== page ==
Carpet in Hospitals – Therapists Helping Patients One Step at a Time
On this blog, we’ve talked about how carpet can be used as ateaching tool, and even as a way to detect when an elderlyor injured person is likely to fall. It seems carpet is being used more and more as an information-gathering device.
In a post titled Healthcare Flooring as a Rehabilitation Tool on her “Zooming In” blog, Sarah Norville Peinhardt, an interior designer with the architectural firm Gresham Smith and Partners, shows how flooring in some hospitals is being used by physical therapists to measure patients’ gait speeds.
“The flooring pattern in the facility’s corridors and gym area are designed to assist in gait training for patients, many of whom have suffered an injury or surgery that requires them to learn how to walk again. A person’s gait requires input from the brain, spinal cord, peripheral nerves and joints, along with a sufficient amount of muscular power and cardiovascular health. Because all of these systems are required to coordinate gait, gait speed is an indicator of the health of many physiological systems.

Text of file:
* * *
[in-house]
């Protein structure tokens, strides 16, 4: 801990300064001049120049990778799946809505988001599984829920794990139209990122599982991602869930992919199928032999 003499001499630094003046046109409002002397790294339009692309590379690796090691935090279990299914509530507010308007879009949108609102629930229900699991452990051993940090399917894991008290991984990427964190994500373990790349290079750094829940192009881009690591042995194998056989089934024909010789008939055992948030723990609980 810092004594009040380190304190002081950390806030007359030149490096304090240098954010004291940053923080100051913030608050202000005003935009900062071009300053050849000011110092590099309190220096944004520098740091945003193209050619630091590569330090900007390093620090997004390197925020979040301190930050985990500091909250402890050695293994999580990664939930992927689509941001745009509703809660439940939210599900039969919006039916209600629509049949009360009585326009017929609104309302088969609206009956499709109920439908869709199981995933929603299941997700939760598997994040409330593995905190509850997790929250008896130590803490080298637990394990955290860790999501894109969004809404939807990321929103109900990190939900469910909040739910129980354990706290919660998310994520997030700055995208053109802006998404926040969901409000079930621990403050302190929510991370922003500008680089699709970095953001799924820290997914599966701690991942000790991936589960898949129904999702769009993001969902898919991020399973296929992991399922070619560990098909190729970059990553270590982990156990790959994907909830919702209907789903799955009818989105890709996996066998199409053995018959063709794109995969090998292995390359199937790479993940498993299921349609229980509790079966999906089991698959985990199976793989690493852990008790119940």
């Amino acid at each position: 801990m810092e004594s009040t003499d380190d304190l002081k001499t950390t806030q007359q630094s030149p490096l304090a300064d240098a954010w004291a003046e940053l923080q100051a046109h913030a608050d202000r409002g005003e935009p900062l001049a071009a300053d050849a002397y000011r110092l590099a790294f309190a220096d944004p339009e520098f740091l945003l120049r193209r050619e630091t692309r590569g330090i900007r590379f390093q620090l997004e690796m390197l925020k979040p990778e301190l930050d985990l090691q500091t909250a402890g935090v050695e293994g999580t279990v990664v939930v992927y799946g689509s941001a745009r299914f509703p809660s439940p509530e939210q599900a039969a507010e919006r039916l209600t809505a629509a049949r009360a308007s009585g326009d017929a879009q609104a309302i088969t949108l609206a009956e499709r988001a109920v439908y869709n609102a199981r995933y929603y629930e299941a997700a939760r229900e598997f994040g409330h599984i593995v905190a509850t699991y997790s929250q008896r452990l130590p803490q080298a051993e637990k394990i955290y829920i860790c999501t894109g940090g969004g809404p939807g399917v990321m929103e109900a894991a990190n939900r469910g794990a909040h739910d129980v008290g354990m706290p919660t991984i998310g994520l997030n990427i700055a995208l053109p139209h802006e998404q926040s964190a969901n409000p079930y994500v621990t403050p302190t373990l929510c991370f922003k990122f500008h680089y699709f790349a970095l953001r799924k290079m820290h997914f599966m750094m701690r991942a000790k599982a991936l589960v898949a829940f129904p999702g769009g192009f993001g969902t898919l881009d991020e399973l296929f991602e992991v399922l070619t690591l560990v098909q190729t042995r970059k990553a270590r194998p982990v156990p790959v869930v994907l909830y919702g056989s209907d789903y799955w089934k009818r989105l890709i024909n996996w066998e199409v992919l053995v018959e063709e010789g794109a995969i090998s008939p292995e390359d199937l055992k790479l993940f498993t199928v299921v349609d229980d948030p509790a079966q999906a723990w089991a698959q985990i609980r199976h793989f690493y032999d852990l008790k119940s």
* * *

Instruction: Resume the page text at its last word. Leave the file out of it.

Therapists typically conduct gait training and walking recovery by assessing the patient’s gait quality, the distance walked and the amount of assistance needed. At HealthSouth, the flooring itself provides the distance markers needed for gait training. Each hallway features a specific repeated pattern that’s measured out in meters and matches up with the distances marked in most standard gait tests. Therapists don’t need a special area for the test; the corridor serves that function. Oftentimes, patients are not even aware their gait is being assessed, allowing for therapists to observe patients’ progress in more natural conditions.
We all know that the long hallways and endless wings of rehab facilities and hospitals are tiring enough for visitors, let alone patients. Since the corridors at HealthSouth function as a therapy tool, none of the steps taken by patients throughout the day are wasted. Their travel time is part of their therapy, and each walk down the hall gets the patient that much closer to achieving their rehabilitation goals. Additionally, the differing floor patterns throughout the facility serve as an effective wayfinding tool, so the corridors are essentially serving three purposes – circulation, wayfinding and rehabilitation.”